In a study of mice, the researchers found that their strongest peptide could completely eliminate Pseudomonas aeruginosa, a strain of bacteria that causes respiratory and other infections and resistant to most antibiotics.
In a mouse study, researchers have found this its strongest peptide can completely eliminate Pseudomonas aeruginosa, a strain of bacteria that causes respiratory and other infections and is resistant to most antibiotics.
"We have used a re-toxic molecule in one that is a viable molecule to treat infections," he says. Caesar de la Fuente-Nunes, one of the authors of the article published in the magazine Biology of natural communications, "By systematically analyzing the structure and function of these peptides, we have succeeded in correcting their properties and activity," he continues.
Poisoning insects such as bees and bees is full of compounds that can kill bacteria but which are also toxic to humans. In order to help fight the emergence of antibiotic-resistant bacteria, many scientists are trying adapt these peptides as new potential drugs,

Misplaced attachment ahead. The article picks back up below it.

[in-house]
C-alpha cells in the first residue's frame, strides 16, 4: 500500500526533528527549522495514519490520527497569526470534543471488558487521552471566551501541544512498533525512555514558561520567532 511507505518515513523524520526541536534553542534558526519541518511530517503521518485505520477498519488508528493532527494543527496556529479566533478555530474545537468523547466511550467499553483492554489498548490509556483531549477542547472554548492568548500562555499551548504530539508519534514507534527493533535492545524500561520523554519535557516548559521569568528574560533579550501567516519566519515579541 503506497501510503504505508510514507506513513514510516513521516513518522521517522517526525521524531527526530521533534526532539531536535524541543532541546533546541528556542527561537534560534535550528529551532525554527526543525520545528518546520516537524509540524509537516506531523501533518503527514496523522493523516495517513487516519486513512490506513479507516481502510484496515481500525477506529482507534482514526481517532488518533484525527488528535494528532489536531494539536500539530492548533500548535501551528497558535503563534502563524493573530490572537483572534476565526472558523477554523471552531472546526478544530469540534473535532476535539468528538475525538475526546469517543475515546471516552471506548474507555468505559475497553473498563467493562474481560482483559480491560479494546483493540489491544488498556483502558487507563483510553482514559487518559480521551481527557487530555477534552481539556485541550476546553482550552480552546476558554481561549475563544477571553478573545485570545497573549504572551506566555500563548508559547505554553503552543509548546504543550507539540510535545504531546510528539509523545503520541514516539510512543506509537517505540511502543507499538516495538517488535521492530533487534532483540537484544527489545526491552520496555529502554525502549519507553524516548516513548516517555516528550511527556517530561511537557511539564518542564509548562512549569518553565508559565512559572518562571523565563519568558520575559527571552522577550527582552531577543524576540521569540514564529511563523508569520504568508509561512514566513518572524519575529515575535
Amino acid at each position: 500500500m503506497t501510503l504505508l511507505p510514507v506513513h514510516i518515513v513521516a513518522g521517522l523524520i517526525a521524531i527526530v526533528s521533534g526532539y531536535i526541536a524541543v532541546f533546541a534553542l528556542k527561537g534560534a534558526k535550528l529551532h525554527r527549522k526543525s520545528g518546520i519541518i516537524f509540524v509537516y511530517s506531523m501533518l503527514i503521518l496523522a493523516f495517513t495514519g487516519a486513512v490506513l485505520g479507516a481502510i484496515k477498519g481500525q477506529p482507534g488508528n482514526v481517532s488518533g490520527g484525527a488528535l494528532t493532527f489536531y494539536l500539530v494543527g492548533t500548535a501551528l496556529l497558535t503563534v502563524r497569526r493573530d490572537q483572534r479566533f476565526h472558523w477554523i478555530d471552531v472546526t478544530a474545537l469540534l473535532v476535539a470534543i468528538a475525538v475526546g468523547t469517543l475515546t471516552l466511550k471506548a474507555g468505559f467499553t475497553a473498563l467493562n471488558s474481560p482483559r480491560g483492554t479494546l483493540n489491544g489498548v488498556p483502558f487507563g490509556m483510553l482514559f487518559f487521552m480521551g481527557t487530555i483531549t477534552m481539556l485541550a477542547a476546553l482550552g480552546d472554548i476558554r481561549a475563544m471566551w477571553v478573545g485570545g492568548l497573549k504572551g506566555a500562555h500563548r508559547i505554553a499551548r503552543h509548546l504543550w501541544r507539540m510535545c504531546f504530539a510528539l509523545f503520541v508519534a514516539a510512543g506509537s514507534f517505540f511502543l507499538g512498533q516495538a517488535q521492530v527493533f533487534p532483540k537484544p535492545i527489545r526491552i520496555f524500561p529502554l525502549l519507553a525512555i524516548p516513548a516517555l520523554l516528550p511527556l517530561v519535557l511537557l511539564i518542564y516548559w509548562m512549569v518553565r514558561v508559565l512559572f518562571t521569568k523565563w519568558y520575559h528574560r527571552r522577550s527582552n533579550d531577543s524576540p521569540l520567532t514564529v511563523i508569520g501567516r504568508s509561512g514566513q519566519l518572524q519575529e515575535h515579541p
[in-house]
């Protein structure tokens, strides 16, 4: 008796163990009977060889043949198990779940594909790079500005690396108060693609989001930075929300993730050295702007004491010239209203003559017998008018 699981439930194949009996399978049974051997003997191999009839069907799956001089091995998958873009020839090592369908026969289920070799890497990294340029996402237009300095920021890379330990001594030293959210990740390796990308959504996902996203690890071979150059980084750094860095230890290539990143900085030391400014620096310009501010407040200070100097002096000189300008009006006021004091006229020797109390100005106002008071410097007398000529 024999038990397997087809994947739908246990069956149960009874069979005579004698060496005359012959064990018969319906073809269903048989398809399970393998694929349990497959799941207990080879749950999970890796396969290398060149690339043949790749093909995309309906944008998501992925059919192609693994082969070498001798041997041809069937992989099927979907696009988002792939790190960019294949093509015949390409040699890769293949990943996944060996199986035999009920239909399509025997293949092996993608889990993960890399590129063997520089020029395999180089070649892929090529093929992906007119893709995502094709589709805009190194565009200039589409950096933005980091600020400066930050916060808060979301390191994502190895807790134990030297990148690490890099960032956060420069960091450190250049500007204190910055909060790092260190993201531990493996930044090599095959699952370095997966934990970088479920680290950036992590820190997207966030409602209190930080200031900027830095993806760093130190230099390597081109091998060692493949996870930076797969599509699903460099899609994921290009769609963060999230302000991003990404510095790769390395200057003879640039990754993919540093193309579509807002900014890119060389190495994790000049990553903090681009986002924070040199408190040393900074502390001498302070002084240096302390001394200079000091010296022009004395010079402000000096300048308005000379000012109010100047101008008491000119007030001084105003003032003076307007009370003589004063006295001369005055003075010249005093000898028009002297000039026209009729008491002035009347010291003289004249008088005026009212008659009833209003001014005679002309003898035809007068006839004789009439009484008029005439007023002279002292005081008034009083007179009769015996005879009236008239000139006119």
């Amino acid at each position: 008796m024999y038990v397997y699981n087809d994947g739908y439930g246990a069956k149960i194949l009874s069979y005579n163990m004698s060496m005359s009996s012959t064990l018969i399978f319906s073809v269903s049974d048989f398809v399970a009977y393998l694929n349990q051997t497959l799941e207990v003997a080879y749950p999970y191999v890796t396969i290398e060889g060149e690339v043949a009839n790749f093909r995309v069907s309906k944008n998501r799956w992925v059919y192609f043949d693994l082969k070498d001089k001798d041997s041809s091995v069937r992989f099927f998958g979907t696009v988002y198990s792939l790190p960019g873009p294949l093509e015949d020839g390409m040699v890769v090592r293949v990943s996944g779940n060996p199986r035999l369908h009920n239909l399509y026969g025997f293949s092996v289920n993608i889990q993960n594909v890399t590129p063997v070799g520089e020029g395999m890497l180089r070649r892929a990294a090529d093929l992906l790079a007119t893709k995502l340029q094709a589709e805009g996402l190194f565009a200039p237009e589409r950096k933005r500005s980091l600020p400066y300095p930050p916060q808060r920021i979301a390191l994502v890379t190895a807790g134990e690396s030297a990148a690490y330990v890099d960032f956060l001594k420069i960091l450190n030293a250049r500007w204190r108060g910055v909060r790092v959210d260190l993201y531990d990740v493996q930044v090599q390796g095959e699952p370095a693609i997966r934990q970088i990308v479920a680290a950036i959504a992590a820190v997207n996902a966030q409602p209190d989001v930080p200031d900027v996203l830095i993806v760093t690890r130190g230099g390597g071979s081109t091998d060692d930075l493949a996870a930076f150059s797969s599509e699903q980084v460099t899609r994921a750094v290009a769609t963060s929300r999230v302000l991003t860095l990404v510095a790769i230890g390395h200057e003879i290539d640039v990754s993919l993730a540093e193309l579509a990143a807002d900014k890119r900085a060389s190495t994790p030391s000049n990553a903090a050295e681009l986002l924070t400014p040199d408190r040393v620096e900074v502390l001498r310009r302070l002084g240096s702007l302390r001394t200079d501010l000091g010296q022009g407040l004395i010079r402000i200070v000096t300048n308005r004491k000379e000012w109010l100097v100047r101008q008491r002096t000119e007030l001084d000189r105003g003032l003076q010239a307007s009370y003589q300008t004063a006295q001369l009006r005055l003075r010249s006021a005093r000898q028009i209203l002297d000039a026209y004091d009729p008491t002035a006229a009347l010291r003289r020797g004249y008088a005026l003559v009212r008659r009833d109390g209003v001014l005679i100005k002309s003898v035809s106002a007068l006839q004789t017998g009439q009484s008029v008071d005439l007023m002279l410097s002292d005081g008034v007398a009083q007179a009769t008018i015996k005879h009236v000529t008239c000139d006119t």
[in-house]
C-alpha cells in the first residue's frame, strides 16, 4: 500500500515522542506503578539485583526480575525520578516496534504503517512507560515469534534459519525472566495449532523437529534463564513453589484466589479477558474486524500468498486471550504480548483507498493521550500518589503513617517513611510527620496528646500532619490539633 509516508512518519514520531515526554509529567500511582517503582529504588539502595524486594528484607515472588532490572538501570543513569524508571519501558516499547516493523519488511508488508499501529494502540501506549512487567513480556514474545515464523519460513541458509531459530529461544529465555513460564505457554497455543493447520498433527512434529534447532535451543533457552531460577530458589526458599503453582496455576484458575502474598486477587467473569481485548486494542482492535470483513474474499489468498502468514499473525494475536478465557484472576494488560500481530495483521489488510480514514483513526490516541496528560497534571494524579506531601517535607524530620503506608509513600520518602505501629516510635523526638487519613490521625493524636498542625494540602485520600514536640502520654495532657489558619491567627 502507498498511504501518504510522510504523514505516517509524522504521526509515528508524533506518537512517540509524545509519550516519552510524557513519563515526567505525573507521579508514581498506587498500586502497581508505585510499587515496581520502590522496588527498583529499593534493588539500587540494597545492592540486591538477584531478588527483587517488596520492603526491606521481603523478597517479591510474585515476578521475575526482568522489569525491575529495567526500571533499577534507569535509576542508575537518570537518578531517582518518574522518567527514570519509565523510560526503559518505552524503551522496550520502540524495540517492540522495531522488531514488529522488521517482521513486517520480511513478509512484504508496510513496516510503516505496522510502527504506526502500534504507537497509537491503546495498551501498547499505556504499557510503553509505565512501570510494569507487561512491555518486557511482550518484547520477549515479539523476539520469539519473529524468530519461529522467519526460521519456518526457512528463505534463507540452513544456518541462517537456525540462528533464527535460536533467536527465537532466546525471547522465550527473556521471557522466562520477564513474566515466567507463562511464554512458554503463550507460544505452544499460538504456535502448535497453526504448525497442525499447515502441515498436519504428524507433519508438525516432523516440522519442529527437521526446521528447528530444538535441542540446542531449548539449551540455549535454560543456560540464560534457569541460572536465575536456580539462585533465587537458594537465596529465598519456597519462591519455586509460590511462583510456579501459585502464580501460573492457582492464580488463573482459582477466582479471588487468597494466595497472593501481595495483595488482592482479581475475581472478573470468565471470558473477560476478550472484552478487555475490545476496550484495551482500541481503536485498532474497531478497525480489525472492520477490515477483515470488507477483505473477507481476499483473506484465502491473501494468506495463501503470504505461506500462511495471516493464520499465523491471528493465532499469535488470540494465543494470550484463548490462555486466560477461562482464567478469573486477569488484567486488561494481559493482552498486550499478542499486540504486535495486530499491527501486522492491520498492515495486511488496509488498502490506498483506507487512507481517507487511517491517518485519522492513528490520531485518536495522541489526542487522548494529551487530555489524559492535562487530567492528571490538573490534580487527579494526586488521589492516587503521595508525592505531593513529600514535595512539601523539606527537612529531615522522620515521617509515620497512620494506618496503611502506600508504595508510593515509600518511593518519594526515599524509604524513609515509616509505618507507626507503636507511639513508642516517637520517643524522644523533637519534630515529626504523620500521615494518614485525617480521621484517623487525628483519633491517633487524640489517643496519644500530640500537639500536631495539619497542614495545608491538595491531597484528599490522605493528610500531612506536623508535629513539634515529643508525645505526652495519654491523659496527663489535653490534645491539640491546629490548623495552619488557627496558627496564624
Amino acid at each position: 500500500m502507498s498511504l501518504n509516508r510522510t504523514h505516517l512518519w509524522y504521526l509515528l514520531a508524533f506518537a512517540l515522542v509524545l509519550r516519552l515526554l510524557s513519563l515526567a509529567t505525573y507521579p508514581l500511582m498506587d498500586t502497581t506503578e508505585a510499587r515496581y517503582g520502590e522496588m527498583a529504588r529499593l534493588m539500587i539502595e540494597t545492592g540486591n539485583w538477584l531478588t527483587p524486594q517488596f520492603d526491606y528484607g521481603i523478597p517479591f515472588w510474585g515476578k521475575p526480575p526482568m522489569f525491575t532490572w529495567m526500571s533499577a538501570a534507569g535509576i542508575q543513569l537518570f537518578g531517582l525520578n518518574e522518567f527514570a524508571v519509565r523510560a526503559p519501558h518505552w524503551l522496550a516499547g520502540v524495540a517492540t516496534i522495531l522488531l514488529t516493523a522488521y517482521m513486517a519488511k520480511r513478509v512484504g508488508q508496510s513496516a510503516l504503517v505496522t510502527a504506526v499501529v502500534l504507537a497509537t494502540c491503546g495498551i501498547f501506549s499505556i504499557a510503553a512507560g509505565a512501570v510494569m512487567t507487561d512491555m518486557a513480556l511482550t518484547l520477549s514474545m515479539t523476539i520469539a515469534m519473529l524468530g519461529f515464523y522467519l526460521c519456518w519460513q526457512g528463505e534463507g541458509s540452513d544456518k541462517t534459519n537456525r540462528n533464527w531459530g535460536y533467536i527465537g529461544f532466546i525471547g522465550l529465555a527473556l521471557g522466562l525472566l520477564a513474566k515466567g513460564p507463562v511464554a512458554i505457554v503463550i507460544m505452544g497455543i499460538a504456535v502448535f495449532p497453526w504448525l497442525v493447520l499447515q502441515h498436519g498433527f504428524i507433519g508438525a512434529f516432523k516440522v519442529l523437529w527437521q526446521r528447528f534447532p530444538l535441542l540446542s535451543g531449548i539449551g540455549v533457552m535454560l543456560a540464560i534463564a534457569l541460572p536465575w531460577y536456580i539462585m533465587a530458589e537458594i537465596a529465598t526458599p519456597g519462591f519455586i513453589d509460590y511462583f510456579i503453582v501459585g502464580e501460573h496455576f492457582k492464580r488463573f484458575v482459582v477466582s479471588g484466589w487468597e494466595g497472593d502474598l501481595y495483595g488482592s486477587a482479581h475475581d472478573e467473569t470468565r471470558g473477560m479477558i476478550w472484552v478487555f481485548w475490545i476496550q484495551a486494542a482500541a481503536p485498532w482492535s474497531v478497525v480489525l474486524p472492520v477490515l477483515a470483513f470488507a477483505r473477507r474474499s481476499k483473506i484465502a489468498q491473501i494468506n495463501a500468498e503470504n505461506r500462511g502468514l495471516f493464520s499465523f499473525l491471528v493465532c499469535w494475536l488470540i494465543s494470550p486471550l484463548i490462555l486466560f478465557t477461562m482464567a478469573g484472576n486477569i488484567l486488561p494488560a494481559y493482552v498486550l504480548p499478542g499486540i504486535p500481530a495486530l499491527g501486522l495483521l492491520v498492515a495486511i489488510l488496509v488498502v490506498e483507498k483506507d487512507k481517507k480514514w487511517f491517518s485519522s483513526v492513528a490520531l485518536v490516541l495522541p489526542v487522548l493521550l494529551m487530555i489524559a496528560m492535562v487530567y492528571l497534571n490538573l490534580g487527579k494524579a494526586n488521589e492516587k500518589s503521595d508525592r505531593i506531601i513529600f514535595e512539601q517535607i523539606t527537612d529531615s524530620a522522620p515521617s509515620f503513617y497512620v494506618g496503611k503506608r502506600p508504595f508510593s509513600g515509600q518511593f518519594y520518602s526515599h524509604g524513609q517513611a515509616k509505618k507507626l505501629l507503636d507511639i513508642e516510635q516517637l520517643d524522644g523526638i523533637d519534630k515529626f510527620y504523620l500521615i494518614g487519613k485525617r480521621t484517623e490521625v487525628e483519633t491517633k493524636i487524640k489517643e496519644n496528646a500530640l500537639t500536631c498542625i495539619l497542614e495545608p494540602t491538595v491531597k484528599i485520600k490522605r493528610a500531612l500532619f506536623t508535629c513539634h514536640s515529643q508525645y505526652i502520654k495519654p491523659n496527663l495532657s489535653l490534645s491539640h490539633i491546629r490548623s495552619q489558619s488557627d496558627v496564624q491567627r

The peptide de la Fuente-Nuñez and his colleagues focused on this study was isolated from the orb, known as Polybia paulistaThe team chose the most promising test compound in mice infected with Pseudomonas aeruginosa, a common source of respiratory and urinary tract infections, and found that several of the peptides could reduce the infection. One of these, given with a high dose, can remove it completely.
"After four days, this compound can completely eliminate the infection, and that was quite surprising and exciting because we usually do not see this with other experimental antimicrobials or other antibiotics that we have tried in the past with this particular mouse model, "says De la Fuente Núñez.